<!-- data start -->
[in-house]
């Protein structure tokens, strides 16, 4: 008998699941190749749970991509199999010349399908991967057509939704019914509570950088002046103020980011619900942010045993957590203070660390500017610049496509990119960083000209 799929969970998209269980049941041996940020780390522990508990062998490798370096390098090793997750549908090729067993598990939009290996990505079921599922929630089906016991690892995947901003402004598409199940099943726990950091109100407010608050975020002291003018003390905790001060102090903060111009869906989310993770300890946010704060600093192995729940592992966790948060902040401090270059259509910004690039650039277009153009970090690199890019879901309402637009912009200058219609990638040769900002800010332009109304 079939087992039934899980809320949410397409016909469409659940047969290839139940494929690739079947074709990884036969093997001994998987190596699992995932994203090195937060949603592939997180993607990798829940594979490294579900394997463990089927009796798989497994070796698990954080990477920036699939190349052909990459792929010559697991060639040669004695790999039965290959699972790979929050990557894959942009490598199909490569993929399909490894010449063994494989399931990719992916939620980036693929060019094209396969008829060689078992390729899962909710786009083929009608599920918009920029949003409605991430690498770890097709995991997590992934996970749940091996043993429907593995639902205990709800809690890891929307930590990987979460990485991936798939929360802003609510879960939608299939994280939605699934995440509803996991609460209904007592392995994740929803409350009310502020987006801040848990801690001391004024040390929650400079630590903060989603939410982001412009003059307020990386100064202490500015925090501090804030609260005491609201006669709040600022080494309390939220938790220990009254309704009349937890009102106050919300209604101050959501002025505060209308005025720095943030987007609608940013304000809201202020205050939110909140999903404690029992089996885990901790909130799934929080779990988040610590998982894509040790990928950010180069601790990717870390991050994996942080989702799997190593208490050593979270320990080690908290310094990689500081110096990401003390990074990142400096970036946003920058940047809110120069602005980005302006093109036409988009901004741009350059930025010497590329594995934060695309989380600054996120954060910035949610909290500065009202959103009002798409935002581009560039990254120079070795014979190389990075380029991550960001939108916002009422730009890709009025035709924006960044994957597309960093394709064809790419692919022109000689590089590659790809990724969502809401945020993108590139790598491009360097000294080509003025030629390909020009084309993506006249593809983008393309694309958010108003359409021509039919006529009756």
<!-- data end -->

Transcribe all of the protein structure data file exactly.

[in-house]
């Protein structure tokens, strides 16, 4: 008998699941190749749970991509199999010349399908991967057509939704019914509570950088002046103020980011619900942010045993957590203070660390500017610049496509990119960083000209 799929969970998209269980049941041996940020780390522990508990062998490798370096390098090793997750549908090729067993598990939009290996990505079921599922929630089906016991690892995947901003402004598409199940099943726990950091109100407010608050975020002291003018003390905790001060102090903060111009869906989310993770300890946010704060600093192995729940592992966790948060902040401090270059259509910004690039650039277009153009970090690199890019879901309402637009912009200058219609990638040769900002800010332009109304 079939087992039934899980809320949410397409016909469409659940047969290839139940494929690739079947074709990884036969093997001994998987190596699992995932994203090195937060949603592939997180993607990798829940594979490294579900394997463990089927009796798989497994070796698990954080990477920036699939190349052909990459792929010559697991060639040669004695790999039965290959699972790979929050990557894959942009490598199909490569993929399909490894010449063994494989399931990719992916939620980036693929060019094209396969008829060689078992390729899962909710786009083929009608599920918009920029949003409605991430690498770890097709995991997590992934996970749940091996043993429907593995639902205990709800809690890891929307930590990987979460990485991936798939929360802003609510879960939608299939994280939605699934995440509803996991609460209904007592392995994740929803409350009310502020987006801040848990801690001391004024040390929650400079630590903060989603939410982001412009003059307020990386100064202490500015925090501090804030609260005491609201006669709040600022080494309390939220938790220990009254309704009349937890009102106050919300209604101050959501002025505060209308005025720095943030987007609608940013304000809201202020205050939110909140999903404690029992089996885990901790909130799934929080779990988040610590998982894509040790990928950010180069601790990717870390991050994996942080989702799997190593208490050593979270320990080690908290310094990689500081110096990401003390990074990142400096970036946003920058940047809110120069602005980005302006093109036409988009901004741009350059930025010497590329594995934060695309989380600054996120954060910035949610909290500065009202959103009002798409935002581009560039990254120079070795014979190389990075380029991550960001939108916002009422730009890709009025035709924006960044994957597309960093394709064809790419692919022109000689590089590659790809990724969502809401945020993108590139790598491009360097000294080509003025030629390909020009084309993506006249593809983008393309694309958010108003359409021509039919006529009756």